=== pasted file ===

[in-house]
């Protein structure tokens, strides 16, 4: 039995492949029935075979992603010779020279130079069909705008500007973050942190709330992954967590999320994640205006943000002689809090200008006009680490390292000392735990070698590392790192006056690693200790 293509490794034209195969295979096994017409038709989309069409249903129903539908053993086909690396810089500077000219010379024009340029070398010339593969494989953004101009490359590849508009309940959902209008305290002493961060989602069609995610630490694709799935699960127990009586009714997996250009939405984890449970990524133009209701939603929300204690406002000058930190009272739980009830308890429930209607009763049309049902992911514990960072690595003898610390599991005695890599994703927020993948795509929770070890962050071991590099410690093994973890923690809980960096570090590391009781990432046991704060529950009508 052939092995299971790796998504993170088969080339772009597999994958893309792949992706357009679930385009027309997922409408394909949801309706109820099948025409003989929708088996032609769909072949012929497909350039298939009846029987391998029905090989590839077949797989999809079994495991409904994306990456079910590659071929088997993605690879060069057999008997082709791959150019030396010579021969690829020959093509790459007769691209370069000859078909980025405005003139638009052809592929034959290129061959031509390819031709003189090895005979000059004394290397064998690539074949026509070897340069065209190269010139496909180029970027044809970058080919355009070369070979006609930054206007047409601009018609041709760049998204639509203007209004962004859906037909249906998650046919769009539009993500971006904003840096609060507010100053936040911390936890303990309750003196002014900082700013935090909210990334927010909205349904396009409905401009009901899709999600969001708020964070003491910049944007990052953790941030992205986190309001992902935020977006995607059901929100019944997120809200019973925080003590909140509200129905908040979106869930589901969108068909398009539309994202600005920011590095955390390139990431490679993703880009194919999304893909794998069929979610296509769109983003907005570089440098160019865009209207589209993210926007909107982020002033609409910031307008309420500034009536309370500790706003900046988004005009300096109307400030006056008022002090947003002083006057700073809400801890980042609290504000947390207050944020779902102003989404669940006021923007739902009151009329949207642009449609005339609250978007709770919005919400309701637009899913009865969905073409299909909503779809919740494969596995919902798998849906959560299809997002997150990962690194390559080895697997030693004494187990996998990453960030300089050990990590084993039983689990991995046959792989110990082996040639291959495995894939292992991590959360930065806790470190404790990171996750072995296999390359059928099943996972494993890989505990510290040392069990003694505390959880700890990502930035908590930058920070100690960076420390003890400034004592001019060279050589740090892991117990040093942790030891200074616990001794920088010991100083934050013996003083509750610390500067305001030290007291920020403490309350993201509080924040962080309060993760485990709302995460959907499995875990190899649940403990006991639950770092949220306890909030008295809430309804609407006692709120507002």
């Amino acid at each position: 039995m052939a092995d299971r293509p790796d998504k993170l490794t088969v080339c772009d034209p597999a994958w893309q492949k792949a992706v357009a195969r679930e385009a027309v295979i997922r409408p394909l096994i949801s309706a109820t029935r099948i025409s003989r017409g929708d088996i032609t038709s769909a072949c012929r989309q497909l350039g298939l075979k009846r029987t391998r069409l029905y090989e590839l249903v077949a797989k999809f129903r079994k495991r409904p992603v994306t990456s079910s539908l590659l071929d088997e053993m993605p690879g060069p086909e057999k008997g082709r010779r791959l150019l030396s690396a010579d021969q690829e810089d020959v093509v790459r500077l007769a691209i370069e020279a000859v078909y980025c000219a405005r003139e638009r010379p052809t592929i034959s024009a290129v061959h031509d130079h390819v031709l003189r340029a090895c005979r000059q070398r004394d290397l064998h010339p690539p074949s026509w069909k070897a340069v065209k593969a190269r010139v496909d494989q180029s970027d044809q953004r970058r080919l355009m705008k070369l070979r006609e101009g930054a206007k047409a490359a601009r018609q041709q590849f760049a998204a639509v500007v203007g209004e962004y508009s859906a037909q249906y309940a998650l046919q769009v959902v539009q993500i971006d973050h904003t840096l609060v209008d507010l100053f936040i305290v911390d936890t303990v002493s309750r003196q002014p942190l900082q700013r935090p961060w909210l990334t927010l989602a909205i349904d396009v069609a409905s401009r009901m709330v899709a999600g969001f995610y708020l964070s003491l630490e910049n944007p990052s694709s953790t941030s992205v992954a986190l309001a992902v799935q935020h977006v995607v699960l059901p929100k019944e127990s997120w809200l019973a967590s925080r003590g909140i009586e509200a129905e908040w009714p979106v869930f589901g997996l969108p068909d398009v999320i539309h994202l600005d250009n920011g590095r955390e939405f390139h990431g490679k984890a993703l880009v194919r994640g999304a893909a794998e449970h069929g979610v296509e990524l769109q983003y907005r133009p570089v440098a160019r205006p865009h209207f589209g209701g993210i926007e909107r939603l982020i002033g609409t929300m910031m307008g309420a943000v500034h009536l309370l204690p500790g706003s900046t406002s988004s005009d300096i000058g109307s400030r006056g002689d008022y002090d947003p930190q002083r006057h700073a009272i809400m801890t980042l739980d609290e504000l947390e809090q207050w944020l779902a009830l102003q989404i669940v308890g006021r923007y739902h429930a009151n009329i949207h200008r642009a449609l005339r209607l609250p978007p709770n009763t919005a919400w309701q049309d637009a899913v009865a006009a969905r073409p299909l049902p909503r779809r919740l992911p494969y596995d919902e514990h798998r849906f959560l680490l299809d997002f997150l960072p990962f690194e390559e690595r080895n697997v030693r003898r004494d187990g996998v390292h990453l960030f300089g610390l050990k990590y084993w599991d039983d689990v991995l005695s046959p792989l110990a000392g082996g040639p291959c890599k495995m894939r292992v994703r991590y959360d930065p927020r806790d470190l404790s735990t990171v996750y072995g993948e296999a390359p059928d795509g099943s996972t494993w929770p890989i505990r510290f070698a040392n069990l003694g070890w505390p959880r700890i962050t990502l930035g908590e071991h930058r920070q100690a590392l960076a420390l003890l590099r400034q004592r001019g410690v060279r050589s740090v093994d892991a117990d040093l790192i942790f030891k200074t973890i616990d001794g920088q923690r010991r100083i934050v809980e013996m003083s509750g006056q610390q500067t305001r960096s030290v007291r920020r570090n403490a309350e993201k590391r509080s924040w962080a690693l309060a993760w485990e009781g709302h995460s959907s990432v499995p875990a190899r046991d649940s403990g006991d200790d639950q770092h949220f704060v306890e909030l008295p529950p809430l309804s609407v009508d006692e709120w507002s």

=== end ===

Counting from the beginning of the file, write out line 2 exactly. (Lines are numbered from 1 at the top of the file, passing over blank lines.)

């Protein structure tokens, strides 16, 4: 039995492949029935075979992603010779020279130079069909705008500007973050942190709330992954967590999320994640205006943000002689809090200008006009680490390292000392735990070698590392790192006056690693200790 293509490794034209195969295979096994017409038709989309069409249903129903539908053993086909690396810089500077000219010379024009340029070398010339593969494989953004101009490359590849508009309940959902209008305290002493961060989602069609995610630490694709799935699960127990009586009714997996250009939405984890449970990524133009209701939603929300204690406002000058930190009272739980009830308890429930209607009763049309049902992911514990960072690595003898610390599991005695890599994703927020993948795509929770070890962050071991590099410690093994973890923690809980960096570090590391009781990432046991704060529950009508 052939092995299971790796998504993170088969080339772009597999994958893309792949992706357009679930385009027309997922409408394909949801309706109820099948025409003989929708088996032609769909072949012929497909350039298939009846029987391998029905090989590839077949797989999809079994495991409904994306990456079910590659071929088997993605690879060069057999008997082709791959150019030396010579021969690829020959093509790459007769691209370069000859078909980025405005003139638009052809592929034959290129061959031509390819031709003189090895005979000059004394290397064998690539074949026509070897340069065209190269010139496909180029970027044809970058080919355009070369070979006609930054206007047409601009018609041709760049998204639509203007209004962004859906037909249906998650046919769009539009993500971006904003840096609060507010100053936040911390936890303990309750003196002014900082700013935090909210990334927010909205349904396009409905401009009901899709999600969001708020964070003491910049944007990052953790941030992205986190309001992902935020977006995607059901929100019944997120809200019973925080003590909140509200129905908040979106869930589901969108068909398009539309994202600005920011590095955390390139990431490679993703880009194919999304893909794998069929979610296509769109983003907005570089440098160019865009209207589209993210926007909107982020002033609409910031307008309420500034009536309370500790706003900046988004005009300096109307400030006056008022002090947003002083006057700073809400801890980042609290504000947390207050944020779902102003989404669940006021923007739902009151009329949207642009449609005339609250978007709770919005919400309701637009899913009865969905073409299909909503779809919740494969596995919902798998849906959560299809997002997150990962690194390559080895697997030693004494187990996998990453960030300089050990990590084993039983689990991995046959792989110990082996040639291959495995894939292992991590959360930065806790470190404790990171996750072995296999390359059928099943996972494993890989505990510290040392069990003694505390959880700890990502930035908590930058920070100690960076420390003890400034004592001019060279050589740090892991117990040093942790030891200074616990001794920088010991100083934050013996003083509750610390500067305001030290007291920020403490309350993201509080924040962080309060993760485990709302995460959907499995875990190899649940403990006991639950770092949220306890909030008295809430309804609407006692709120507002």